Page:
Coventry-based activists shares their story of arms trade investments, cluster bombs, and challenging the world’s largest arms dealers with Blu-Tack.
If you’ve got something right under your nose, it gives you the opportunity to confront the reality of the arms trade in a way that cannot be dismissed as ‘none of our business’. It also means that you don’t have the problem of slogging half way across the country to put up banners for a couple of hours. I have discovered that drawing attention to your local arms company office can be as simple as sticking a sign up- and can make a significant campaign impact.
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This guest post comes from Chris Cole of Drone Wars UK and focuses on the UK drone industry. You can find out more at www.dronewars.net.
Drones, or as the industry prefers to call them unmanned aerial vehicles (UAVs), are the latest ‘must have’ weapon system and many countries are seeking to acquire or develop various types of military drones. While Israeli and US companies dominate the drone export market(and are also involved in lobbying efforts to ‘relax’ the international controls on their export), drones are increasingly been seen by the UK arms industry as a growth area and already a number of smaller niche companies have been swallowed up by the big guns.
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Activists in Bristol have been busy, and this October succeeded in chasing an chasing an arms fair out of their town. But it seems one arms event just wasn’t enough for Bristol’s arms dealers. The day after the protest at the arms fair in Cardiff, the CEO of QinetiQ was in Bristol speaking to students as part of the University of West England’s “Distinguished Address Series”. Luckily, Bristol Against Arms Trade were waiting, and activist Aly Vernon explains what happened next.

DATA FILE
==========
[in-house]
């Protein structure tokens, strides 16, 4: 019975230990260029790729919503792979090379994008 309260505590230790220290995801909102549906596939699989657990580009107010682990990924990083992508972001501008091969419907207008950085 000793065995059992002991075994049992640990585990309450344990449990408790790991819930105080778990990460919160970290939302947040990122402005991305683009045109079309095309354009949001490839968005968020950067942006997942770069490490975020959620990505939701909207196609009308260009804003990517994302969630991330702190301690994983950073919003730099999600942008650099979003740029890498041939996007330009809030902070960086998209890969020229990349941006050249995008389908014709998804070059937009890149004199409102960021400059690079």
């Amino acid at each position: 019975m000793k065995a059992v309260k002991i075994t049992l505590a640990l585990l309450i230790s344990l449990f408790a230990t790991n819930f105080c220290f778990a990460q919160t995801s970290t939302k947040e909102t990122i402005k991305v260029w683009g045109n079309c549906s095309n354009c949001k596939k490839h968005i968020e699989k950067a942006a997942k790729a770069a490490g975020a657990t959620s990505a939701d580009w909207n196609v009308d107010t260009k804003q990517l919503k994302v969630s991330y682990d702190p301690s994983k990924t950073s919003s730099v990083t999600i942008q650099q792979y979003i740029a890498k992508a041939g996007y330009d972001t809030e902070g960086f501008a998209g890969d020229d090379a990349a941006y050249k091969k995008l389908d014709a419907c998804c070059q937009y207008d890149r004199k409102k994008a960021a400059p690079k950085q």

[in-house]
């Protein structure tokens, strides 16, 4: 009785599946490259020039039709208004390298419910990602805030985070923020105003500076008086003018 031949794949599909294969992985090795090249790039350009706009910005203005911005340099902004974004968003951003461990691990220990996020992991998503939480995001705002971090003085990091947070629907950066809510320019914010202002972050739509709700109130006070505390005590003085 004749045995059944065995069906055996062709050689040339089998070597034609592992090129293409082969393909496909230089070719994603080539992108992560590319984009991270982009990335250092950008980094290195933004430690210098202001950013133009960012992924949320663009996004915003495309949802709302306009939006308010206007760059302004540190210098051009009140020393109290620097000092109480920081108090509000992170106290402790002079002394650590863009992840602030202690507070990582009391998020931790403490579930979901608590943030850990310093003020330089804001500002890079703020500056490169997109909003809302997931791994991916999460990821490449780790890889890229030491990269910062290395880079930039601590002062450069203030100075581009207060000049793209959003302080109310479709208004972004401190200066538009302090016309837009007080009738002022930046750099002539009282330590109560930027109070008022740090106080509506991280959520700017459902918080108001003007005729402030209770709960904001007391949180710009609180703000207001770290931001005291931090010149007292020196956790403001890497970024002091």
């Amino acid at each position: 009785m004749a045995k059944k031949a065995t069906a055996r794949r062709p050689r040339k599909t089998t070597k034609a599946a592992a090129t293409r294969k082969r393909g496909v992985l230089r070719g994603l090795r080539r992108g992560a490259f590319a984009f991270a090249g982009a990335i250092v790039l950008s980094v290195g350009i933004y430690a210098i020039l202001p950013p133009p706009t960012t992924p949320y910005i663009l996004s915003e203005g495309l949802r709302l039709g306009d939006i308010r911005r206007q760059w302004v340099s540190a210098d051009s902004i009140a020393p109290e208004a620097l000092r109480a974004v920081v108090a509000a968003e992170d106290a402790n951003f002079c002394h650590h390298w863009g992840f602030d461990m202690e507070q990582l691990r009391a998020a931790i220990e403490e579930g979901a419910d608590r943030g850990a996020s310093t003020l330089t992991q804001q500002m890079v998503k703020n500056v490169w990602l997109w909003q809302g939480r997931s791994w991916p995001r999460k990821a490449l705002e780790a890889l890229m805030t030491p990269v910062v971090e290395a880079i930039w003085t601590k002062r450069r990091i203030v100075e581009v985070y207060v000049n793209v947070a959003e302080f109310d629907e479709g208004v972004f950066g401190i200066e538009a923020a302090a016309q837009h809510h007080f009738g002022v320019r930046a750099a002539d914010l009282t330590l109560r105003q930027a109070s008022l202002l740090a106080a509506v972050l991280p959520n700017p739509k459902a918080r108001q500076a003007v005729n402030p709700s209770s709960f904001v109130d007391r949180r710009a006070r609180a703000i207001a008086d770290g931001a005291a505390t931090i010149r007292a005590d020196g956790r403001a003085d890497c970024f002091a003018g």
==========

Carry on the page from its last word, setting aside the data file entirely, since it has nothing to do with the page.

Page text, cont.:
QinetiQ work mainly on military technology – they make weapons, guidance systems, military aircraft- but also branch out into surveillance & security technologies (including technologies considered for ID cards) and ‘energetic materials’ (i.e. explosives). QinetiQ make a mint supplying arms to the beheading-regime in Saudi Arabia and run the UK Drones test centre in Aberporth, West Wales, where they test the Israeli-developed drones that have killed hundreds in Gaza. Read more »
From Israel to Hong Kong, the arms export controls system is broken.
The UK’s arms export policy rarely comes under as much scrutiny as it did this summer. As Israel launched its devastating attacks on Gaza which were to leave more than 2,000 dead, over 500 of them children, the UK’s arms sales and military collaboration with Israel were challenged from all sides.
Protesters occupied the roof of Israeli drones manufacturer Elbit Systems, shutting it down for two days.
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Underneath it’s nondescript acronym, the DPRTE – or Defence Procurement, Research, Technology and Exportability exhibition – claims to be one of ‘the UK’s leading’ arms fairs. The event brings together a whole host of companies looking to find out what’s new in the world of warfare. In its own words, it ‘provides a unique promotional, educational and engagement platform’.